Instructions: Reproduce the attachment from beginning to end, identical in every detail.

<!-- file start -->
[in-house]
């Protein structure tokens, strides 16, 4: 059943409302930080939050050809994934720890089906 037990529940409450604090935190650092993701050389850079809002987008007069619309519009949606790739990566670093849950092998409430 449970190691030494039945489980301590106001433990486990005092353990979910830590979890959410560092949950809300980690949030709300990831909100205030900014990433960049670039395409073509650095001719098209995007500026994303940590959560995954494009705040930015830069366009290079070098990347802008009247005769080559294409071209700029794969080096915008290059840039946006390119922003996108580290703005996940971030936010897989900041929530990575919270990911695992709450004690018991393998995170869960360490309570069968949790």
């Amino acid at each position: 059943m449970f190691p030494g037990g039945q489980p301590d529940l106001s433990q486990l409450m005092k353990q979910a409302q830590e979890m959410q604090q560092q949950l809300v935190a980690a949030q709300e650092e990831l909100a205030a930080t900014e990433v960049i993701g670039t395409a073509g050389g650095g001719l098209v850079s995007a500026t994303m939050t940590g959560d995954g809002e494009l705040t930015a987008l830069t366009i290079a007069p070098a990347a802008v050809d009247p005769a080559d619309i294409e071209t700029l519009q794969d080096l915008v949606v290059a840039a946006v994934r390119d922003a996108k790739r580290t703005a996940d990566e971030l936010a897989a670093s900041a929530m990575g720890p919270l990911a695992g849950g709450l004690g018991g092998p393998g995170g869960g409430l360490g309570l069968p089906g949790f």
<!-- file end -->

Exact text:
[in-house]
């Protein structure tokens, strides 16, 4: 059943409302930080939050050809994934720890089906 037990529940409450604090935190650092993701050389850079809002987008007069619309519009949606790739990566670093849950092998409430 449970190691030494039945489980301590106001433990486990005092353990979910830590979890959410560092949950809300980690949030709300990831909100205030900014990433960049670039395409073509650095001719098209995007500026994303940590959560995954494009705040930015830069366009290079070098990347802008009247005769080559294409071209700029794969080096915008290059840039946006390119922003996108580290703005996940971030936010897989900041929530990575919270990911695992709450004690018991393998995170869960360490309570069968949790």
């Amino acid at each position: 059943m449970f190691p030494g037990g039945q489980p301590d529940l106001s433990q486990l409450m005092k353990q979910a409302q830590e979890m959410q604090q560092q949950l809300v935190a980690a949030q709300e650092e990831l909100a205030a930080t900014e990433v960049i993701g670039t395409a073509g050389g650095g001719l098209v850079s995007a500026t994303m939050t940590g959560d995954g809002e494009l705040t930015a987008l830069t366009i290079a007069p070098a990347a802008v050809d009247p005769a080559d619309i294409e071209t700029l519009q794969d080096l915008v949606v290059a840039a946006v994934r390119d922003a996108k790739r580290t703005a996940d990566e971030l936010a897989a670093s900041a929530m990575g720890p919270l990911a695992g849950g709450l004690g018991g092998p393998g995170g869960g409430l360490g309570l069968p089906g949790f």